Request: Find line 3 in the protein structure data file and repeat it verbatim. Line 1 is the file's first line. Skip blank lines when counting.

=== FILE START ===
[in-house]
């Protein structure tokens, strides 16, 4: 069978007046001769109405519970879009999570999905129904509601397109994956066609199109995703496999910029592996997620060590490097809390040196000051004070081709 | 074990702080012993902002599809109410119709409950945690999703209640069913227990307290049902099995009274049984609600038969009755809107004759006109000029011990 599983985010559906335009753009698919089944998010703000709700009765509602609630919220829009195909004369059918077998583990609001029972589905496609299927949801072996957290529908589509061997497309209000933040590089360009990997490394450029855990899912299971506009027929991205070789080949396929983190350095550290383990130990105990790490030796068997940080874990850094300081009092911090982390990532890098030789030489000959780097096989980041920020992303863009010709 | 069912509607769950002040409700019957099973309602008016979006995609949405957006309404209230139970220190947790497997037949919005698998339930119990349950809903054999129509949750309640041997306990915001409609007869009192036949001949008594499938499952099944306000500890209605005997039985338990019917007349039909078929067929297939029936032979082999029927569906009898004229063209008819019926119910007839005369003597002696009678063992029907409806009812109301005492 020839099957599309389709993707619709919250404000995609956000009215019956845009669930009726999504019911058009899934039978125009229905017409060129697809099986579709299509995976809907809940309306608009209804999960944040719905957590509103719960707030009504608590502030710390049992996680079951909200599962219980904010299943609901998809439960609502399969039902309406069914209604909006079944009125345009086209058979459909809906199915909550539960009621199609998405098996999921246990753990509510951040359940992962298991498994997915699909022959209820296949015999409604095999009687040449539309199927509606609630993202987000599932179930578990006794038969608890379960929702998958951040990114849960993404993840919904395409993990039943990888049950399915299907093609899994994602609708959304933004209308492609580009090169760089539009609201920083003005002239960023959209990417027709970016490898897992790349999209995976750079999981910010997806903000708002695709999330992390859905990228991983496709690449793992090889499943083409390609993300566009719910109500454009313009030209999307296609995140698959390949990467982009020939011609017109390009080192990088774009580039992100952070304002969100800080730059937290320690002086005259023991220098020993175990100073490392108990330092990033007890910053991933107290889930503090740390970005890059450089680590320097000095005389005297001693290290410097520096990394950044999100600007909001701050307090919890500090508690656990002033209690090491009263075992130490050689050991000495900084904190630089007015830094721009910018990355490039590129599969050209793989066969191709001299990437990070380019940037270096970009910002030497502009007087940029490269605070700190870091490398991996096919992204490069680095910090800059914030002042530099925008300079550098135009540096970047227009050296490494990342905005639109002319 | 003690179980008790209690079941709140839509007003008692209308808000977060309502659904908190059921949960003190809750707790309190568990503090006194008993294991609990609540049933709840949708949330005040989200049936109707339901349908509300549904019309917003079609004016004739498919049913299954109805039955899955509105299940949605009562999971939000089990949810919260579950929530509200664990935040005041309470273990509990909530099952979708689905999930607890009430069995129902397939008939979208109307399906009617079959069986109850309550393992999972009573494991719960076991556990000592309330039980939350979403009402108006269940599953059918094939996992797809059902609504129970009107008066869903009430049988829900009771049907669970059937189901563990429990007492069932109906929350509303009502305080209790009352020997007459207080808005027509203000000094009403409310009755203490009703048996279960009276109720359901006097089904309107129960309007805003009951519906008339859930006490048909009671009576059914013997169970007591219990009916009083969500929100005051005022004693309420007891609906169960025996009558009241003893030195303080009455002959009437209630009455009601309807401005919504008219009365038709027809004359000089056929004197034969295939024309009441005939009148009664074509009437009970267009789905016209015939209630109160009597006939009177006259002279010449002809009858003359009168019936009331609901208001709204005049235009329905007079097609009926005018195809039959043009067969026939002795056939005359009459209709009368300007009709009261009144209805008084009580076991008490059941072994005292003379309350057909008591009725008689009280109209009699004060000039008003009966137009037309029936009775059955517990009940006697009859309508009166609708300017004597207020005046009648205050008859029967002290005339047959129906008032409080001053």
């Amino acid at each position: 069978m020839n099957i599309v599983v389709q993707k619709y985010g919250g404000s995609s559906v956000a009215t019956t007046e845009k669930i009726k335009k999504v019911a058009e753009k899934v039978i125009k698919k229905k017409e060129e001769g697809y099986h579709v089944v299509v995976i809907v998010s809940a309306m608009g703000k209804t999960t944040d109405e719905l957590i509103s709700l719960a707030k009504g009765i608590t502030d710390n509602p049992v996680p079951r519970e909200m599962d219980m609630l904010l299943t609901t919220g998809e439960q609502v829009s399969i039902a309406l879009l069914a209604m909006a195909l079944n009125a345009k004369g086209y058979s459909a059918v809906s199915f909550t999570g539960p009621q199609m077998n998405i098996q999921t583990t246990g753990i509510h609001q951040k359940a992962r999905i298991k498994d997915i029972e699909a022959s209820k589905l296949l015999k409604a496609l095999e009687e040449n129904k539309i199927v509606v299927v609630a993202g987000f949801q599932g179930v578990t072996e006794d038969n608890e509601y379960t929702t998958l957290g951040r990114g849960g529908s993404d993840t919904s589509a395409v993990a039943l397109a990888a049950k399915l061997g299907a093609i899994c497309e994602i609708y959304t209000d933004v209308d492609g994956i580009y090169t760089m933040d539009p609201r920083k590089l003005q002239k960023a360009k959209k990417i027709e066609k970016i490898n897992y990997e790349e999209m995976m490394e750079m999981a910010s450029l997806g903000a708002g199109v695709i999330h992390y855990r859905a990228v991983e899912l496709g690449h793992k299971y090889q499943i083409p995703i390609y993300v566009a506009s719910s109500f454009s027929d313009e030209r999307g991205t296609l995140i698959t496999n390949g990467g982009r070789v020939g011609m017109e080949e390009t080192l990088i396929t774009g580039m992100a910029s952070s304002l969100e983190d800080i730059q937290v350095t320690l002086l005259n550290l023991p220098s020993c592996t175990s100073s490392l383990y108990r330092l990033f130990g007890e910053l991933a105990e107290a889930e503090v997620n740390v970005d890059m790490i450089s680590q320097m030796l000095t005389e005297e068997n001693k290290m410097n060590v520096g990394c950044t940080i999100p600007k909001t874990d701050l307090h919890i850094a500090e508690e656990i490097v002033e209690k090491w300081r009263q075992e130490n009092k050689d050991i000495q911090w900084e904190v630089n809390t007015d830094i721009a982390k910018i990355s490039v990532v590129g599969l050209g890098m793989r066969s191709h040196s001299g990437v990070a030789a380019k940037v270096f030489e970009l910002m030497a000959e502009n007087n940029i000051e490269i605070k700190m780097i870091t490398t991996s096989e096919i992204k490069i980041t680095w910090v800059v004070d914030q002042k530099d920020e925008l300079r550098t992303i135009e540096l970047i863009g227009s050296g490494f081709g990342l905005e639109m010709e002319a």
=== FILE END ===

């Amino acid at each position: 069978m020839n099957i599309v599983v389709q993707k619709y985010g919250g404000s995609s559906v956000a009215t019956t007046e845009k669930i009726k335009k999504v019911a058009e753009k899934v039978i125009k698919k229905k017409e060129e001769g697809y099986h579709v089944v299509v995976i809907v998010s809940a309306m608009g703000k209804t999960t944040d109405e719905l957590i509103s709700l719960a707030k009504g009765i608590t502030d710390n509602p049992v996680p079951r519970e909200m599962d219980m609630l904010l299943t609901t919220g998809e439960q609502v829009s399969i039902a309406l879009l069914a209604m909006a195909l079944n009125a345009k004369g086209y058979s459909a059918v809906s199915f909550t999570g539960p009621q199609m077998n998405i098996q999921t583990t246990g753990i509510h609001q951040k359940a992962r999905i298991k498994d997915i029972e699909a022959s209820k589905l296949l015999k409604a496609l095999e009687e040449n129904k539309i199927v509606v299927v609630a993202g987000f949801q599932g179930v578990t072996e006794d038969n608890e509601y379960t929702t998958l957290g951040r990114g849960g529908s993404d993840t919904s589509a395409v993990a039943l397109a990888a049950k399915l061997g299907a093609i899994c497309e994602i609708y959304t209000d933004v209308d492609g994956i580009y090169t760089m933040d539009p609201r920083k590089l003005q002239k960023a360009k959209k990417i027709e066609k970016i490898n897992y990997e790349e999209m995976m490394e750079m999981a910010s450029l997806g903000a708002g199109v695709i999330h992390y855990r859905a990228v991983e899912l496709g690449h793992k299971y090889q499943i083409p995703i390609y993300v566009a506009s719910s109500f454009s027929d313009e030209r999307g991205t296609l995140i698959t496999n390949g990467g982009r070789v020939g011609m017109e080949e390009t080192l990088i396929t774009g580039m992100a910029s952070s304002l969100e983190d800080i730059q937290v350095t320690l002086l005259n550290l023991p220098s020993c592996t175990s100073s490392l383990y108990r330092l990033f130990g007890e910053l991933a105990e107290a889930e503090v997620n740390v970005d890059m790490i450089s680590q320097m030796l000095t005389e005297e068997n001693k290290m410097n060590v520096g990394c950044t940080i999100p600007k909001t874990d701050l307090h919890i850094a500090e508690e656990i490097v002033e209690k090491w300081r009263q075992e130490n009092k050689d050991i000495q911090w900084e904190v630089n809390t007015d830094i721009a982390k910018i990355s490039v990532v590129g599969l050209g890098m793989r066969s191709h040196s001299g990437v990070a030789a380019k940037v270096f030489e970009l910002m030497a000959e502009n007087n940029i000051e490269i605070k700190m780097i870091t490398t991996s096989e096919i992204k490069i980041t680095w910090v800059v004070d914030q002042k530099d920020e925008l300079r550098t992303i135009e540096l970047i863009g227009s050296g490494f081709g990342l905005e639109m010709e002319a």